Keyless cellphones and voice as a means of personal authentication are not far away, says Tim MacNamara of voice recognition (VR) specialist Nuance.
Vodafone, in collaboration with Nuance, which produces VR middleware, and Procom, which makes devices, is already working on a phone to be operated entirely by voice. It will save the awkward transfer of the phone away from a user’s face to key numbers then back to the user’s face again to talk.
In Australia, too, it could mean the difference between a trouble-free car trip and a police ticket; it is illegal there to operate the keys of a conventional cellphone while driving.
MacNamara, Nuance’s Sydney-based sales director for Australia and New Zealand, was updating a Tuanz audience last week on the progress of VR technology.
The voice, MacNamara suggests, is a more seamless way of operating internet-type services through a phone than is the usual WAP thinking of keying and clicking text menus or web pages on a small screen.
Another of Vodafone’s projects, in cooperation with Ford, is to make the car itself a phone and voice recognition device, using microphones in the door window pillars.
Telecom in New Zealand is starting on voice-based information services with WordUp, a “voice portal” launched quietly earlier this year.
It currently provides a small range of information services, such as news, sports news, Lotto results and horoscopes, operated through voice menus.
The killer application, says Telecom spokeswoman Katherine Scott, will be email.
However, in the present form of the service this only uses voice recognition for commands. Received emails are read out, but replies are simply recorded as .wav files and played to the recipient.
The potential of even the straight information service is demonstrated by US voice portals TellMe and BeVocal. TellMe, for example, has a worldwide list of restaurants; so if you are travelling to Silicon Valley, you will be able to track down a good spaghetti meal in Palo Alto in advance — then the same phone service can put you through directly to the restaurant. But you have to cultivate a reasonable imitation of an American accent to be understood.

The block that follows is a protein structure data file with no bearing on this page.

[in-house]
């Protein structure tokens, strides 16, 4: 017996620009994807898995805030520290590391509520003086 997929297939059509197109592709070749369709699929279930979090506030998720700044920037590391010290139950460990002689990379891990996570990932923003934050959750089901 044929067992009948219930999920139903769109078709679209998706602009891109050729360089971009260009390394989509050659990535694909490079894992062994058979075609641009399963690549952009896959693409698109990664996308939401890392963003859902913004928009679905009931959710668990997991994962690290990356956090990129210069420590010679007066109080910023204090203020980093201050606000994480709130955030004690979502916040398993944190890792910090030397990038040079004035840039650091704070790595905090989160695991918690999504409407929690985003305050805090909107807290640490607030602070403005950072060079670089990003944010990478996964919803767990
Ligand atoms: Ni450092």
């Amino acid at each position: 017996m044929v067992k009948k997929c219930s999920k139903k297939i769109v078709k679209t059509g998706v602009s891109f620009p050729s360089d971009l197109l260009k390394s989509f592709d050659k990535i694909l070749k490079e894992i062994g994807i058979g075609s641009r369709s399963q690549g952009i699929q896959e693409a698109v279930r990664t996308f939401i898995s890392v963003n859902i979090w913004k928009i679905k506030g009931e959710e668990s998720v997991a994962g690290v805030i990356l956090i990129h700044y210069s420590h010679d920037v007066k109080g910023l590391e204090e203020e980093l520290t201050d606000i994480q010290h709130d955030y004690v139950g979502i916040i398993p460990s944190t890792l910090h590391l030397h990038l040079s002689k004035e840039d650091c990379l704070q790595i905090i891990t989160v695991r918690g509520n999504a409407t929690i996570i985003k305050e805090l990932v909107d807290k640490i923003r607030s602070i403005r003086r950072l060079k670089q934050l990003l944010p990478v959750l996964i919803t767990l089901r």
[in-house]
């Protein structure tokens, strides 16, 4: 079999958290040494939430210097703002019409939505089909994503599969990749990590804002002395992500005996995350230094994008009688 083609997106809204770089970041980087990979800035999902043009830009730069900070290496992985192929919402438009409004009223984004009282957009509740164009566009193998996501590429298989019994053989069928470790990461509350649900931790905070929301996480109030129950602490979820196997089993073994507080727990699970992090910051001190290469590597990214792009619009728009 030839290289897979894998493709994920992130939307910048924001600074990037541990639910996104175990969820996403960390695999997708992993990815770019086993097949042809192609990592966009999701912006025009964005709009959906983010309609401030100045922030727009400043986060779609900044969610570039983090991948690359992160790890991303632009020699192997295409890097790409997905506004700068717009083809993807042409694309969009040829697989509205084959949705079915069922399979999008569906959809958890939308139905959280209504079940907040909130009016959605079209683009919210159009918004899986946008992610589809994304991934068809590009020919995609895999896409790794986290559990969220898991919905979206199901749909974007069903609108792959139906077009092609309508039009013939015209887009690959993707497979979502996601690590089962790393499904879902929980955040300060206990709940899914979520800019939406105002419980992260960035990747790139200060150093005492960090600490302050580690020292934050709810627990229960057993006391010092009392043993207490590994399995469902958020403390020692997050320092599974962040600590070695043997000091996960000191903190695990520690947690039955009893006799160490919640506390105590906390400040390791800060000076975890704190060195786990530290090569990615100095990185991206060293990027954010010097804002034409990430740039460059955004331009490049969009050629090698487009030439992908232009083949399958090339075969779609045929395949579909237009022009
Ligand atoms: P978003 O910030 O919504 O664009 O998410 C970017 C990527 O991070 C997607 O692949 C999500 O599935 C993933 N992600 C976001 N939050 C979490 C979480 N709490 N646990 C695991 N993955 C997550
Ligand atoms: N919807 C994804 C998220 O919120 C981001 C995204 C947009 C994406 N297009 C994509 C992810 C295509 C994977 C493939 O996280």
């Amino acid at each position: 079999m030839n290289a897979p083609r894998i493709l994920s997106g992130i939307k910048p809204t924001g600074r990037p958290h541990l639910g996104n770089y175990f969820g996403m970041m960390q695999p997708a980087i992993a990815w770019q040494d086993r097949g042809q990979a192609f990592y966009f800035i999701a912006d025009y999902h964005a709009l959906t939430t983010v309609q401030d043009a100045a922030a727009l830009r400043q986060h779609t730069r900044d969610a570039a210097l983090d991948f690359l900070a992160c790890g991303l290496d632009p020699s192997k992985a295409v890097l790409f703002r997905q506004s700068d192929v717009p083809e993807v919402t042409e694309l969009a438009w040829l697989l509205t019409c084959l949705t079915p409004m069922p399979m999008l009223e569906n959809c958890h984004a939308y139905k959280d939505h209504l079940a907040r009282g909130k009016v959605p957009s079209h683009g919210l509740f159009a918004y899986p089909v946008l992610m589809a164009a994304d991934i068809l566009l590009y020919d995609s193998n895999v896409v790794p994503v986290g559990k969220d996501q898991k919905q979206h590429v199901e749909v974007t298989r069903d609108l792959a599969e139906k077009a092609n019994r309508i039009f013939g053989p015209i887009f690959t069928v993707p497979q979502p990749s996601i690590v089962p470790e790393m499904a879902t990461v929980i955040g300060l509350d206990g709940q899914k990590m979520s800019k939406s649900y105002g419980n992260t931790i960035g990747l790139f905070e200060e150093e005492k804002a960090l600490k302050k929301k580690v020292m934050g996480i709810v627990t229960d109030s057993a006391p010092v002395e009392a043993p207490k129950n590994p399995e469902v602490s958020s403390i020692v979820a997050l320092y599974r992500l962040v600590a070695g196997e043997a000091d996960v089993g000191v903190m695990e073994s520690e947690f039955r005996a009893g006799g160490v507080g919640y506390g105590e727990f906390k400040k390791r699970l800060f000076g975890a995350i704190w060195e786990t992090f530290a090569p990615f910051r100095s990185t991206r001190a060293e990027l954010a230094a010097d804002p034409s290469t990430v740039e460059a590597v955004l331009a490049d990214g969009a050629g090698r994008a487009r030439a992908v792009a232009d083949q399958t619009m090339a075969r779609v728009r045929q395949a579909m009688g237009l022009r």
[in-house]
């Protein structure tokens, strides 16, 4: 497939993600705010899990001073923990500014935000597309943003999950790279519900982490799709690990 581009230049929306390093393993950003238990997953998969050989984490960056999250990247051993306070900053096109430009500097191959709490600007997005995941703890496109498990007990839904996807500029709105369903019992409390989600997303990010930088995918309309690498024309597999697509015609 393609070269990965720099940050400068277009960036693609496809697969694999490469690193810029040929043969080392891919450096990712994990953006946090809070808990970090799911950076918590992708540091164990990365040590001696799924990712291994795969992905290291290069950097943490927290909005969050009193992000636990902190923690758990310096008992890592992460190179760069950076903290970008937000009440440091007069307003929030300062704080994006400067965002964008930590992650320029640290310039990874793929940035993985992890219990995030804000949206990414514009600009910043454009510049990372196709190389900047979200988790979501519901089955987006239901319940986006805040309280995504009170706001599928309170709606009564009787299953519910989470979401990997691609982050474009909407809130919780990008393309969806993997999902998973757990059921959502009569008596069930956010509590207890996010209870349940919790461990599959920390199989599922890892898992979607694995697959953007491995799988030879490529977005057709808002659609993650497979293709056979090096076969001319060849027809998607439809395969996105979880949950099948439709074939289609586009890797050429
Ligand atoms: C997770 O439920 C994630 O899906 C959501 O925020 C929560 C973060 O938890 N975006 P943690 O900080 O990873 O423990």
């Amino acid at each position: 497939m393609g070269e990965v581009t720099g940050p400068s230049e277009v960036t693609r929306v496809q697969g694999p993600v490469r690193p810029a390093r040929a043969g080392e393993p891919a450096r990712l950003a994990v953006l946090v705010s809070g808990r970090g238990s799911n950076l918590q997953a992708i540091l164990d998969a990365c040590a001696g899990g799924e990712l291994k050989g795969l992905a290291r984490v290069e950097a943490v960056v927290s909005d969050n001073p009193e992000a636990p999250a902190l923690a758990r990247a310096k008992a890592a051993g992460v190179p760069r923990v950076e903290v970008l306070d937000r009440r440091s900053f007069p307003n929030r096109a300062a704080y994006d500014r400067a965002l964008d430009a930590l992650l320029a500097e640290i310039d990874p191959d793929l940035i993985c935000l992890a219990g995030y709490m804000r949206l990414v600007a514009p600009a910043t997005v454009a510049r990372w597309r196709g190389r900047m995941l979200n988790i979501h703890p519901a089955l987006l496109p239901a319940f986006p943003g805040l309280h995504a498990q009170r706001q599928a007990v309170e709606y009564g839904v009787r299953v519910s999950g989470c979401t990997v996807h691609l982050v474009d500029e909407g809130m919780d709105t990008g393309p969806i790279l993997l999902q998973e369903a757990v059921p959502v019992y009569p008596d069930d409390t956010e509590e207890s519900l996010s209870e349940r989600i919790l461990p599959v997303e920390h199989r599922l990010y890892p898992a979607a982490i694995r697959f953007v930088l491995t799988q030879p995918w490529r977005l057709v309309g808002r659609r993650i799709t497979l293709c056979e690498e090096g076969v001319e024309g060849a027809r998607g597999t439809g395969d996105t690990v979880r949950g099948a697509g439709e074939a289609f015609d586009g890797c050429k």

Nuance has constructed a mathematical model of the Australian-New Zealand accent, says MacNamara. This means voice recognition technology can now be deployed reliably for telephone and online sales and service in the two countries, catching us up to a technology already being used with notable success in the US.
And yes, the New Zealand and Australian accents are really very similar, says MacNamara, apart from a few nuances.
The model of both accents consists of 46 basic sounds, each of which can be modified by the flow between it and the sounds preceding and following it.
The unreliable VR technology of a few years ago does not stand comparison with present-day technology, which is based on totally different thinking, he says.
He claims an 85% success rate in enabling the Queensland TAB to take bets directly on the phone, without the intervention of operators to write them down.
The TAB in New Zealand is understood to be trialling VR.
MacNamara adds the voice recognition systems at the TAB and US airlines are even adept at understanding the voices of tired people or those slightly the worse for drink.
And voice recognition systems, he says, can be used as a “biometric” identification device — no more hard to recall PINs and passwords.
Already, it has been practically demonstrated that a telephone banking system can authenticate individual customers by voice, with no possibility of fraud, he says.